- Rhino Africa Provides Online Touring Assistance
- Snapplify Is Offering Students Access To Textbooks
- GoMetro A Commuter-Driven Mobile App
- Domestly Connecting Cleaning Professionals and Homeowners
- NMRQL Using AI To Deliver Consistent Returns
- Colony Live Connecting Users Across Multiple Platforms
- codeX Is Growing The Work Experience Of Coders In Africa
- This Is Me – Disrupting By Offering A Unique Business Model
27 Of The Richest People In South Africa
Here are 27 of South Africa’s richest people, but how did they achieve this level of wealth? Find out here.
Learn the secrets of SA’s most successful business people, here is the list of the 27 richest people in South Africa:
In a world with growing entrepreneurship success stories, victory is often measured in terms of money. The feat of achieving a place on this list is, however, years of hard work, determination and persistence. “One has to set high standards… I can never be happy with mediocre performance,” advises Patrice Motsepe.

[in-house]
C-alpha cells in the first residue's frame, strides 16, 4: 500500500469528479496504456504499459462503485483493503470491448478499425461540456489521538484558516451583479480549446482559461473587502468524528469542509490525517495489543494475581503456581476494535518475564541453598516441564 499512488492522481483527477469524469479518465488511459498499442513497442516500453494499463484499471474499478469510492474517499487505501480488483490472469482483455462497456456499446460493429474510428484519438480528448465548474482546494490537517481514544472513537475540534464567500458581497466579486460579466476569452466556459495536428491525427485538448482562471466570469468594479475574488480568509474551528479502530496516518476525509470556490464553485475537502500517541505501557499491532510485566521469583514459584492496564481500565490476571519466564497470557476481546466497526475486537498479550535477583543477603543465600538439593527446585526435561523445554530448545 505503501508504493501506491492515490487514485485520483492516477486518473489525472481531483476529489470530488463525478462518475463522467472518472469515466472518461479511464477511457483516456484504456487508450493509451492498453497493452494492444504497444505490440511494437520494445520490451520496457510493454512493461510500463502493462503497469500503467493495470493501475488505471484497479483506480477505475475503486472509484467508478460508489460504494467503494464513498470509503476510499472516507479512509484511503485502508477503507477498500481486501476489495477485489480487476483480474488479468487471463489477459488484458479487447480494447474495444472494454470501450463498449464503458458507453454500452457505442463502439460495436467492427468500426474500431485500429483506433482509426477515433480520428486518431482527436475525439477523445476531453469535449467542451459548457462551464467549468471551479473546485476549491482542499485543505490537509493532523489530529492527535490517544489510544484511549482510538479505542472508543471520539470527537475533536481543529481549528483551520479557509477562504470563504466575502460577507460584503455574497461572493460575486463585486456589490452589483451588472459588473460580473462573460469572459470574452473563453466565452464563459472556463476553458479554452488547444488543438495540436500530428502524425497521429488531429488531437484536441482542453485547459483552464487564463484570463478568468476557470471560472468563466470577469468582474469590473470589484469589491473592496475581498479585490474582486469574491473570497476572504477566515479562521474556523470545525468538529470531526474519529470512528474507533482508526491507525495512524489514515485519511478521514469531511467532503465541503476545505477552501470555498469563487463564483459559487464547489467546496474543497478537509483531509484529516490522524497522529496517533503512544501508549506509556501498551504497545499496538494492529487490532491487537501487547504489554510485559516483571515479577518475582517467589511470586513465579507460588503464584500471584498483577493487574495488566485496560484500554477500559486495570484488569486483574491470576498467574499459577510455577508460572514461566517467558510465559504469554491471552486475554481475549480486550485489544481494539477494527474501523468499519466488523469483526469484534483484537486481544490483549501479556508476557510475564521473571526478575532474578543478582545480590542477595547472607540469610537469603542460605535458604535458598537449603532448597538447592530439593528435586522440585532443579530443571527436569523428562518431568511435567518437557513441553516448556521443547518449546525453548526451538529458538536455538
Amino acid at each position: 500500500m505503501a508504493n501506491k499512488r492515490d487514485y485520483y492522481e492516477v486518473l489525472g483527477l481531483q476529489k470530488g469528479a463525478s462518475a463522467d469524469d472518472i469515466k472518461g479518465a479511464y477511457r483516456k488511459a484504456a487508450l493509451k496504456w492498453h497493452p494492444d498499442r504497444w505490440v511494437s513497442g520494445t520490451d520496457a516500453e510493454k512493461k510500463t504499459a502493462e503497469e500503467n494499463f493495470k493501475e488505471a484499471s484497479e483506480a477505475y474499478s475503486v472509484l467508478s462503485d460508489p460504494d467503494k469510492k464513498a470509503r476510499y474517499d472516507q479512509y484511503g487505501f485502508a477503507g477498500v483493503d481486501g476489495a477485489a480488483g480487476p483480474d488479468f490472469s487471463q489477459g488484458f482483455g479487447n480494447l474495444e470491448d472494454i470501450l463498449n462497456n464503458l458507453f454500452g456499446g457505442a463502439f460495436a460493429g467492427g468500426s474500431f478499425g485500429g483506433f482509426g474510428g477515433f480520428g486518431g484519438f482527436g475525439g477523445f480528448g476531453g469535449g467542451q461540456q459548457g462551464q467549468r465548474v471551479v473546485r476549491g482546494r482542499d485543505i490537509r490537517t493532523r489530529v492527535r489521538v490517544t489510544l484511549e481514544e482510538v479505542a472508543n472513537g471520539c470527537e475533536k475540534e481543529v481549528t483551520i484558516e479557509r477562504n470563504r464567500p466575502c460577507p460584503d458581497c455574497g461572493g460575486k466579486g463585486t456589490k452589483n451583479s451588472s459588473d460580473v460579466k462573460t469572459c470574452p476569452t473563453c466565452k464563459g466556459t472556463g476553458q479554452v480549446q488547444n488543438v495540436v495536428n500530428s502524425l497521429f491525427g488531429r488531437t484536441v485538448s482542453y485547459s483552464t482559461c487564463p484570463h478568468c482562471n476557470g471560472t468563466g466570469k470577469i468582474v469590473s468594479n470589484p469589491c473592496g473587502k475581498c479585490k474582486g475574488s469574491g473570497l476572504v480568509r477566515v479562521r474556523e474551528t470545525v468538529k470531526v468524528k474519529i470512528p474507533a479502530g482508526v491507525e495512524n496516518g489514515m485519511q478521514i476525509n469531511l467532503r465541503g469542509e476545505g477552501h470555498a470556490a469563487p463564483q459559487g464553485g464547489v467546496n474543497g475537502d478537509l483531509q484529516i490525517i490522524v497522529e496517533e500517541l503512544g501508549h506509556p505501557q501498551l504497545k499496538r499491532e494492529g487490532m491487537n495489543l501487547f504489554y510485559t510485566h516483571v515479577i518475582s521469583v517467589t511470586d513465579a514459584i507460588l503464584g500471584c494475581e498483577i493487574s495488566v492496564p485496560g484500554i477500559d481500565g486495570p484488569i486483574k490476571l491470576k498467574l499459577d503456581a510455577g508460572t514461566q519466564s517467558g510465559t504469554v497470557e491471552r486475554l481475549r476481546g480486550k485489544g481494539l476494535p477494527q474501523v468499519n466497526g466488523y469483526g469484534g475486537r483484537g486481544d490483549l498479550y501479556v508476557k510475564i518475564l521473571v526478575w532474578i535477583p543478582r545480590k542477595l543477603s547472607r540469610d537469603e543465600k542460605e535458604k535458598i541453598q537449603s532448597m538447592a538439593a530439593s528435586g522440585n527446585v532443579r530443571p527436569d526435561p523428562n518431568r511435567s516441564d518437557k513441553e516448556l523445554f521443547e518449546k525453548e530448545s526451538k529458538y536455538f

From the individuals that made the 27 of the richest people in South Africa list, actual entrepreneurs and self-made business people dominate the list; while those who inherited their fortunes have gone on to do even bigger and better things with their wealth. Over the years, some have slipped off the list, while others continue to climb higher and higher each year.
- Elisabeth Bradley
- Sharon Wapnick
- Bridgette Radebe
- Irene Charnley
- Wendy Ackerman
- Paul Harris
- Wendy Appelbaum
- Mark Shuttleworth
- Desmond Sacco
- Giovanni Ravazzotti
- Markus Jooste
- Gus Attridge
- Gerrit Thomas Ferreira
- Cyril Ramaphosa
- Adrian Gore
- Raymond Ackerman
- Michiel Le Roux
- Lauritz Dippenaar
- Jannie Mouton
- Stephen Saad
- Patrice Motsepe
- Allan Gray
- Koos Bekker
- Ivan Glasenberg
- Christoffel Wiese
- Johann Rupert
- Nicky Oppenheimer
Watch List: 50 Top SA Black Entrepreneurs To Watch